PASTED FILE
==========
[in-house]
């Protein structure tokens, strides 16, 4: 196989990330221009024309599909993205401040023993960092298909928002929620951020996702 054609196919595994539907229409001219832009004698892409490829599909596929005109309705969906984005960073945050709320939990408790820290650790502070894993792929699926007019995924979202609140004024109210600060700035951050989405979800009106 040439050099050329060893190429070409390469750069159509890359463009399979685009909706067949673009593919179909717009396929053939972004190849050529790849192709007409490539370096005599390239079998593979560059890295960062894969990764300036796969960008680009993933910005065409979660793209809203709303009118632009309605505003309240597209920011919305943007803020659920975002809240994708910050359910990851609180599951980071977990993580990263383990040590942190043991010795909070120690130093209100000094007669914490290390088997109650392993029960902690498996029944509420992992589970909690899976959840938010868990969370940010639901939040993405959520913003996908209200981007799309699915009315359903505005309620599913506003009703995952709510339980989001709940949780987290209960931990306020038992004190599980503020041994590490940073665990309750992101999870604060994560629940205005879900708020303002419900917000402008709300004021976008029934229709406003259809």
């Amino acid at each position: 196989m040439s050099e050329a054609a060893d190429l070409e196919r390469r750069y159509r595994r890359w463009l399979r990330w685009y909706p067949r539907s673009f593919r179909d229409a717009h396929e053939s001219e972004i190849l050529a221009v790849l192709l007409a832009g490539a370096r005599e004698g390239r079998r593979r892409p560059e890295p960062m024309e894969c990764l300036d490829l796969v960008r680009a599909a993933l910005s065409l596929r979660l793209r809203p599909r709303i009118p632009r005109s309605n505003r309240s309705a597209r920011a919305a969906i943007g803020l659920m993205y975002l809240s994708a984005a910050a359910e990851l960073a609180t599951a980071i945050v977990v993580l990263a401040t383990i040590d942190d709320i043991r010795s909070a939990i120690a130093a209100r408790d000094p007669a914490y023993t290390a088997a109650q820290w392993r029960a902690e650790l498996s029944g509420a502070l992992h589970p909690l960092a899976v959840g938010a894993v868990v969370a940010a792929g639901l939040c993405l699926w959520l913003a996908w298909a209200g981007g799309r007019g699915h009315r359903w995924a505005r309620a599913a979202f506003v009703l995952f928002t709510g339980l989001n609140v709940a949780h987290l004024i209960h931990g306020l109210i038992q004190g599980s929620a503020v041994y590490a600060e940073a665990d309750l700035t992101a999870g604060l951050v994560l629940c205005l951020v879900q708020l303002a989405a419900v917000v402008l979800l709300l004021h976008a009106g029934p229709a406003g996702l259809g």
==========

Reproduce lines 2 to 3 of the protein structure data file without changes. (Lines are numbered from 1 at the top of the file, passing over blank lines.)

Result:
């Protein structure tokens, strides 16, 4: 196989990330221009024309599909993205401040023993960092298909928002929620951020996702 054609196919595994539907229409001219832009004698892409490829599909596929005109309705969906984005960073945050709320939990408790820290650790502070894993792929699926007019995924979202609140004024109210600060700035951050989405979800009106 040439050099050329060893190429070409390469750069159509890359463009399979685009909706067949673009593919179909717009396929053939972004190849050529790849192709007409490539370096005599390239079998593979560059890295960062894969990764300036796969960008680009993933910005065409979660793209809203709303009118632009309605505003309240597209920011919305943007803020659920975002809240994708910050359910990851609180599951980071977990993580990263383990040590942190043991010795909070120690130093209100000094007669914490290390088997109650392993029960902690498996029944509420992992589970909690899976959840938010868990969370940010639901939040993405959520913003996908209200981007799309699915009315359903505005309620599913506003009703995952709510339980989001709940949780987290209960931990306020038992004190599980503020041994590490940073665990309750992101999870604060994560629940205005879900708020303002419900917000402008709300004021976008029934229709406003259809």
């Amino acid at each position: 196989m040439s050099e050329a054609a060893d190429l070409e196919r390469r750069y159509r595994r890359w463009l399979r990330w685009y909706p067949r539907s673009f593919r179909d229409a717009h396929e053939s001219e972004i190849l050529a221009v790849l192709l007409a832009g490539a370096r005599e004698g390239r079998r593979r892409p560059e890295p960062m024309e894969c990764l300036d490829l796969v960008r680009a599909a993933l910005s065409l596929r979660l793209r809203p599909r709303i009118p632009r005109s309605n505003r309240s309705a597209r920011a919305a969906i943007g803020l659920m993205y975002l809240s994708a984005a910050a359910e990851l960073a609180t599951a980071i945050v977990v993580l990263a401040t383990i040590d942190d709320i043991r010795s909070a939990i120690a130093a209100r408790d000094p007669a914490y023993t290390a088997a109650q820290w392993r029960a902690e650790l498996s029944g509420a502070l992992h589970p909690l960092a899976v959840g938010a894993v868990v969370a940010a792929g639901l939040c993405l699926w959520l913003a996908w298909a209200g981007g799309r007019g699915h009315r359903w995924a505005r309620a599913a979202f506003v009703l995952f928002t709510g339980l989001n609140v709940a949780h987290l004024i209960h931990g306020l109210i038992q004190g599980s929620a503020v041994y590490a600060e940073a665990d309750l700035t992101a999870g604060l951050v994560l629940c205005l951020v879900q708020l303002a989405a419900v917000v402008l979800l709300l004021h976008a009106g029934p229709a406003g996702l259809g």